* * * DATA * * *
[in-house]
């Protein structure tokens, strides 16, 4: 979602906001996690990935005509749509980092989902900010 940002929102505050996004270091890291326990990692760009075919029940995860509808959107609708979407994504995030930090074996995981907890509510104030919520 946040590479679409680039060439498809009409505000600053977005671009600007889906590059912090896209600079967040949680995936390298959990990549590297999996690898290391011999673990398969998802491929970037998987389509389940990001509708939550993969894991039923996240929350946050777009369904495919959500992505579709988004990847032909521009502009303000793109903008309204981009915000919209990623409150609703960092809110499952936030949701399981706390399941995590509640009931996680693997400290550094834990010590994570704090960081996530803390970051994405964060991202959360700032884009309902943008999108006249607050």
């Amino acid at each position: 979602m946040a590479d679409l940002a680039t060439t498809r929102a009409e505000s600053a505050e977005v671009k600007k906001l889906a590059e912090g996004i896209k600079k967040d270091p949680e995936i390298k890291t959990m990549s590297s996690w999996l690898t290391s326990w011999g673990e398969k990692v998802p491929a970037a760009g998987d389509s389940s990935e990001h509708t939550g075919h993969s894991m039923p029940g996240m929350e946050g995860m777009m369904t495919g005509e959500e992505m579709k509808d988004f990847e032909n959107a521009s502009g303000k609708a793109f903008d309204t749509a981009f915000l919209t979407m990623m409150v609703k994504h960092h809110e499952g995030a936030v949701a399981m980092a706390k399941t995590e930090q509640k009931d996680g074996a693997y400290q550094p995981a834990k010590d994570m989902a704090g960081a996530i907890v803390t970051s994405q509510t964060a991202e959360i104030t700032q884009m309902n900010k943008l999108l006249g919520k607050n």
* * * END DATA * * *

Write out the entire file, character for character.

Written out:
[in-house]
């Protein structure tokens, strides 16, 4: 979602906001996690990935005509749509980092989902900010 940002929102505050996004270091890291326990990692760009075919029940995860509808959107609708979407994504995030930090074996995981907890509510104030919520 946040590479679409680039060439498809009409505000600053977005671009600007889906590059912090896209600079967040949680995936390298959990990549590297999996690898290391011999673990398969998802491929970037998987389509389940990001509708939550993969894991039923996240929350946050777009369904495919959500992505579709988004990847032909521009502009303000793109903008309204981009915000919209990623409150609703960092809110499952936030949701399981706390399941995590509640009931996680693997400290550094834990010590994570704090960081996530803390970051994405964060991202959360700032884009309902943008999108006249607050």
């Amino acid at each position: 979602m946040a590479d679409l940002a680039t060439t498809r929102a009409e505000s600053a505050e977005v671009k600007k906001l889906a590059e912090g996004i896209k600079k967040d270091p949680e995936i390298k890291t959990m990549s590297s996690w999996l690898t290391s326990w011999g673990e398969k990692v998802p491929a970037a760009g998987d389509s389940s990935e990001h509708t939550g075919h993969s894991m039923p029940g996240m929350e946050g995860m777009m369904t495919g005509e959500e992505m579709k509808d988004f990847e032909n959107a521009s502009g303000k609708a793109f903008d309204t749509a981009f915000l919209t979407m990623m409150v609703k994504h960092h809110e499952g995030a936030v949701a399981m980092a706390k399941t995590e930090q509640k009931d996680g074996a693997y400290q550094p995981a834990k010590d994570m989902a704090g960081a996530i907890v803390t970051s994405q509510t964060a991202e959360i104030t700032q884009m309902n900010k943008l999108l006249g919520k607050n």